Greeting visitors with a warm smile comes naturally to Anne Brander and Julie Mills as volunteers on reception at East Cheshire Hospice.
But stepping over hot coals for the same good cause was well out of their comfort zone.
The friends braved a Fire Walk along with other fundraisers at Macclesfield Rugby Club, with some also tackling an Ice Walk over broken glass.
The pair settled just for the challenge of the burning embers and for Anne the Hospice has a special place in her heart.
Late husband Angus was a patient there in 1996. He was just 42 when he died from lung cancer.
Ready to face the fire … fundraisers get a warm reception.
Anne said: “The Fire Walk was something I wanted to do for the Hospice. Angus loved it there and it was the right place for him in his final days.
“They looked after the whole family, including our daughters Clare and Alison who were 16 and 10 at the time.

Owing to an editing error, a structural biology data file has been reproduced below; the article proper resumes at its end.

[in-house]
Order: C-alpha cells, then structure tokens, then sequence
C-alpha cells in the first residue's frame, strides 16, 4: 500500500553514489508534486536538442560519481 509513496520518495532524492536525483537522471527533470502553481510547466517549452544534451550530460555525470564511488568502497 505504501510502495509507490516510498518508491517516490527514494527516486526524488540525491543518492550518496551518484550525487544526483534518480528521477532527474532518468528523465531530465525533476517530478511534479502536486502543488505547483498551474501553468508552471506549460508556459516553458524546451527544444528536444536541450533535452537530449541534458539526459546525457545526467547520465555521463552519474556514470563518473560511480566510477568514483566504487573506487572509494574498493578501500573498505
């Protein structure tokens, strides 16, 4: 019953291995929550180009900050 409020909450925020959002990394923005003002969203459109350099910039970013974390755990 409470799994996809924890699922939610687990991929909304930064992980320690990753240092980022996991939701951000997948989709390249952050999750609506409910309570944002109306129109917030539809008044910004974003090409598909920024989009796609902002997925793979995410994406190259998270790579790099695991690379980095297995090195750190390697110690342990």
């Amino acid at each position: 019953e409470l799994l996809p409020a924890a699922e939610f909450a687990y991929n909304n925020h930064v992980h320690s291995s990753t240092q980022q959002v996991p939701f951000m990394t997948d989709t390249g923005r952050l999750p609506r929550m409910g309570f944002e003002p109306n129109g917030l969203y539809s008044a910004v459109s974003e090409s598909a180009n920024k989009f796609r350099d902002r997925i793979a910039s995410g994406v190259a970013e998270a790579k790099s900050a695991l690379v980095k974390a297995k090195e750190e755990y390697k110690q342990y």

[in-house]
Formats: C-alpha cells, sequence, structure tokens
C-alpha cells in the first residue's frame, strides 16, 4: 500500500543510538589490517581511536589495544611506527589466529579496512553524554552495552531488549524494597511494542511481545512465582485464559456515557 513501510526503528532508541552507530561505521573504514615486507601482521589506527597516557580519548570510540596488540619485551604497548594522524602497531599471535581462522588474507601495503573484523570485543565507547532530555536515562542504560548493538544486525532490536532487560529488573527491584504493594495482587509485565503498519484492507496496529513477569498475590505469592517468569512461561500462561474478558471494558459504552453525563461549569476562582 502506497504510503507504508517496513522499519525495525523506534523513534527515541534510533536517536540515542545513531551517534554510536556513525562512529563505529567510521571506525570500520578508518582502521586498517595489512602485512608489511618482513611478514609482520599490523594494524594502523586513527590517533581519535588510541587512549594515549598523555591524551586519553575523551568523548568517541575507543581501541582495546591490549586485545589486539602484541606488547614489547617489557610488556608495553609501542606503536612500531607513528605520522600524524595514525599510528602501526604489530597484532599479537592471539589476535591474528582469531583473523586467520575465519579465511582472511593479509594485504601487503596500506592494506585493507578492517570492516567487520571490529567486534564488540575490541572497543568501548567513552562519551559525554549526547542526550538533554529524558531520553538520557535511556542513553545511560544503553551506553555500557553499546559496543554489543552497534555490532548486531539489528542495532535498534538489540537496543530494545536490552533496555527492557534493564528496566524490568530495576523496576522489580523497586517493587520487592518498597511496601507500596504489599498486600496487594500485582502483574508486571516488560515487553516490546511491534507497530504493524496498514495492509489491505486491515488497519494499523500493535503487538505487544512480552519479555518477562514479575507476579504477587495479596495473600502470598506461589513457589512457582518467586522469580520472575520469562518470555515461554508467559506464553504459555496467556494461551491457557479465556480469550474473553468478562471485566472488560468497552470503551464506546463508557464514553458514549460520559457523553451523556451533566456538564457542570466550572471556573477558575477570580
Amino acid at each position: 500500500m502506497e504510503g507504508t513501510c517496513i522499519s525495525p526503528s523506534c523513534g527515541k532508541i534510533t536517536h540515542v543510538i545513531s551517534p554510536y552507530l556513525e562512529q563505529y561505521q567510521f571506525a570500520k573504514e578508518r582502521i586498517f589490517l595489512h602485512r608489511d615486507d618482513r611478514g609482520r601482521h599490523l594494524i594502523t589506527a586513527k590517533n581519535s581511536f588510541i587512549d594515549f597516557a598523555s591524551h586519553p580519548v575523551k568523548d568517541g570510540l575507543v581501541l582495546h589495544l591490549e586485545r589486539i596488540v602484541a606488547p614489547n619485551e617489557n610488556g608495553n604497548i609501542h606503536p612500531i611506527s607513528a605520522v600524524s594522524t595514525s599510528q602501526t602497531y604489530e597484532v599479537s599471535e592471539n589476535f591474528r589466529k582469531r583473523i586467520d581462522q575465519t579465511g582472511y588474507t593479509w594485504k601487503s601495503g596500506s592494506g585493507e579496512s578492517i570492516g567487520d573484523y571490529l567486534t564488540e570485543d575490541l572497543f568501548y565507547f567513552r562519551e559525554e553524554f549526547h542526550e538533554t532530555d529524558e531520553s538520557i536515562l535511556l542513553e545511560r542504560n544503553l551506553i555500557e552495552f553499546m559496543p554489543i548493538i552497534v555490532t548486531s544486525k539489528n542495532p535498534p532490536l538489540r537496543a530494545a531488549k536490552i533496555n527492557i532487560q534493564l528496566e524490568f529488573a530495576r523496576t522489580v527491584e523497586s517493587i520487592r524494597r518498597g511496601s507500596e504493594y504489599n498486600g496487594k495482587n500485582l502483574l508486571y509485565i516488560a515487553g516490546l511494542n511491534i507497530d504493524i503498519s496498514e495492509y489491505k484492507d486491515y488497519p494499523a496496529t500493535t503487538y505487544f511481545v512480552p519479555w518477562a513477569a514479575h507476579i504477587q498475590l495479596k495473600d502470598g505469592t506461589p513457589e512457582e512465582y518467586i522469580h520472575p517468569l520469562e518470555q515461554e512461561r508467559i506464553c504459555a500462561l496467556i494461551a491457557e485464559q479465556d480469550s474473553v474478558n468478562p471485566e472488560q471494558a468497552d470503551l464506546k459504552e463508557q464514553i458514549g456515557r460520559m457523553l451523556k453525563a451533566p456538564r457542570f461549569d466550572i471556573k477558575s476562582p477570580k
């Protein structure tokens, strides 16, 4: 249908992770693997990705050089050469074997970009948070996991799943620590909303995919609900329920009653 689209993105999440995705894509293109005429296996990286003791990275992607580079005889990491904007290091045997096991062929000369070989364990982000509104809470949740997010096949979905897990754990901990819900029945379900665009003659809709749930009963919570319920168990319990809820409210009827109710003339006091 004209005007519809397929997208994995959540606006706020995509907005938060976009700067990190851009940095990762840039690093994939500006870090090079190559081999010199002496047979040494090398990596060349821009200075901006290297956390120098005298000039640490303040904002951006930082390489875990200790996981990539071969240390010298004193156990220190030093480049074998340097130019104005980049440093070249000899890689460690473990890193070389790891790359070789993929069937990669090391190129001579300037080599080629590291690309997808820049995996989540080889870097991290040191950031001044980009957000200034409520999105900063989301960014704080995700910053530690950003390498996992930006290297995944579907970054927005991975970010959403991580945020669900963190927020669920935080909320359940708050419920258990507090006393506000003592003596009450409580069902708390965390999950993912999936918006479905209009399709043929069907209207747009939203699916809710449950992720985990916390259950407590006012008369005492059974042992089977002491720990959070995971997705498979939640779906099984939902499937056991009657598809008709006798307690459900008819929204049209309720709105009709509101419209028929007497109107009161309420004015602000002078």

“He was peaceful and comfortable there and all these years later it’s nice to see how the Hospice has grown and how things have moved on and developed.
“Working on reception is varied meeting all sorts of people. You’re the first point of contact and it’s important you have a welcoming smiley face.
Volunteers Anne Brander (left) and Julie Mills at the Fire Walk.
“I felt a great sense of achievement doing the Fire Walk. There was a great atmosphere with everyone cheering each other on and I was proud to be part of it.
“I was slightly nervous and excited but wasn’t scared. It was something I really wanted to do.”
Anne and Julie met through education circles. Anne worked at Wilmslow High School and both attended admissions appeals with Julie employed by Cheshire East Council.
Julie said: “We go back a while and got together and said let’s have a go at the Fire Walk.
“We supported each other and the Hospice and also to prove to ourselves that we can do silly things at our age.
“We’re aware how much it costs to keep the Hospice going and it’s much needed by the community.
“Volunteering is rewarding. I like meeting people and wanted to do something for the community when I retired.
“I was apprehensive but common sense told me it’s mind over matter. Someone won’t ask me to do something when I’m going to get injured. I’m not saying I won’t do the Ice Walk next time.”